Contemporary television melodrama isn't my usual fare, mainly because invariably the bad guys will do anything for a buck and the good ones are good simply by meaning well for the downtrodden. But NBC-TV's recent showing of the two-part soap opera The Golden Moment had the plot to intrigue the cultural anthropologist in me, if not the aesthete.
Actually, the plot of the movie is a variation on an old familiar theme: American boy—a cowboy to boot—trains for the Moscow Olympics, in the most arduous of all events, the decathlon. At an early US visit by the Russians, he meets demure and entirely wonderful gymnast, and they promptly mistake having a joyful time as deep romantic love. From then on the question is, will the cowboy make it to the games?
No mere athletic ambition motivates our young sensitive stud. He has heart, unlike the man everyone must beat, a fellow who is called the black shadow and who is so obviously being primed for major media and related exploitation once he wins the gold that only the crassest of commercialists wouldn't look askance at this rendering of the essence of Americana. (Ed McMahon has the role of the greedy businessman in this one, evidently trying to live down his decades of pitching anything to us on TV in his real life.)
Now the story isn't worth a lot of telling, believe me. There is just one element of it that needs to be said good and hard. Its politics, the bit of it we get here, is vile. After the all-so-wonderful Russian gymnast wins her gold, and our hero, who did make the games and won the silver, the two discuss their prospects for togetherness. From the bozo who wrote this script we get a monologue on loyalty to family, community, and country—in this case the good old USSR—which only a true-blue fascist (outside of, of course, a communist) could appreciate fully.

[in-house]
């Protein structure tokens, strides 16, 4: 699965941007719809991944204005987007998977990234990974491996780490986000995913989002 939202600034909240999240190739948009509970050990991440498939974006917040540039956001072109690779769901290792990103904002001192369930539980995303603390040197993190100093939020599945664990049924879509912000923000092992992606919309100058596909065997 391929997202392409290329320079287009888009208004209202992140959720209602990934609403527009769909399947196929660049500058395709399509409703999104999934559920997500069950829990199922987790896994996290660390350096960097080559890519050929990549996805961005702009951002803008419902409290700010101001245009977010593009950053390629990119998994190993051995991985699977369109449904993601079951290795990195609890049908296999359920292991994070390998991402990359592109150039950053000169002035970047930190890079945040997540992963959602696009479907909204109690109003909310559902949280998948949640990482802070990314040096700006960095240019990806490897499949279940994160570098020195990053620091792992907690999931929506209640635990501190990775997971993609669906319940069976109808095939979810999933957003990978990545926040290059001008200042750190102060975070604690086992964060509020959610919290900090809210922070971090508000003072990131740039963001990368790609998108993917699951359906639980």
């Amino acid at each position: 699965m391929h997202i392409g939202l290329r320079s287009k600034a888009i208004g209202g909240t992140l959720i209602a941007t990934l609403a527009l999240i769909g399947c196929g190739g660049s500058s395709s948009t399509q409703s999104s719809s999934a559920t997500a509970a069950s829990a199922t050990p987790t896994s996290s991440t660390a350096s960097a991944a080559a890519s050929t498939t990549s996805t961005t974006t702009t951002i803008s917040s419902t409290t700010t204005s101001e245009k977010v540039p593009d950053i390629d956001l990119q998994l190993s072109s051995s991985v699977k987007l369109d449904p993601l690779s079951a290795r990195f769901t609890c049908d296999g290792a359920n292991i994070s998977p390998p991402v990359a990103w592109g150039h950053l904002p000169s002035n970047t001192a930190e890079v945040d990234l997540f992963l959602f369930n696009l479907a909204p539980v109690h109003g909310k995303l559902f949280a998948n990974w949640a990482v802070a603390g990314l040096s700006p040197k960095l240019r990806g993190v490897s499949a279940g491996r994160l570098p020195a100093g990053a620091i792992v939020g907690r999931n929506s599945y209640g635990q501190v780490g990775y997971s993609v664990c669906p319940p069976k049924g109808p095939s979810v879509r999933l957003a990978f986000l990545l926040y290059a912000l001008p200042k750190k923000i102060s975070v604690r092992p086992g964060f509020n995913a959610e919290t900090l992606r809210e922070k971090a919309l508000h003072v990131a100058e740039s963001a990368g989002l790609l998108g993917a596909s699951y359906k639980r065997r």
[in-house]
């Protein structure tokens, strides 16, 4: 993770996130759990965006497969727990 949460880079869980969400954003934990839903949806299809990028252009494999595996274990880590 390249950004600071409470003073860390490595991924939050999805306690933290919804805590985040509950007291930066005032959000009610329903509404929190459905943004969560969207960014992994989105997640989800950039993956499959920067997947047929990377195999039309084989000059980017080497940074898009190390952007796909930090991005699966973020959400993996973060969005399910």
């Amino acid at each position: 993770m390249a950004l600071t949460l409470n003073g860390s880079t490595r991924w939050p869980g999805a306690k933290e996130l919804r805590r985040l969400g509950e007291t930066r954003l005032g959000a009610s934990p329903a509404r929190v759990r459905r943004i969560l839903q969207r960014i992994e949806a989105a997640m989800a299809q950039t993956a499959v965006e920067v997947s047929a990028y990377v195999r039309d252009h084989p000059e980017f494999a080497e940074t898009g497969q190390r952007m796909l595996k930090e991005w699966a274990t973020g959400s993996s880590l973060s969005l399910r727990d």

After our sobbing gymnast explains why the two infants—which is the only way to look at the mindless characters these two play—cannot join because she cannot possibly leave her country to which she owes all so much and defecting from which would be oh such a heinous betrayal, one cannot escape the thought that NBC-TV concocted this atrocity before the US team had to withdraw, somewhat on the order of a burnt offering to the Kremlin. The insult embodied against all the Einsteins, Nureyevs, Baryshnikovs, and thousands less famous who had the courage to risk life and limb to flee tyranny is so gross, so blatant, that it overshadows the flick's attack on American capitalism via the bit with Ed McMahon and "the black shadow."
If anyone ever believed that help toward the realization of freedom is going to come our way via NBC-TV, forget it. All these folks seem to know is how to denigrate themselves and their own best friend, the free society, for thirty pieces of silver.
Tibor Machan is a senior editor of REASON.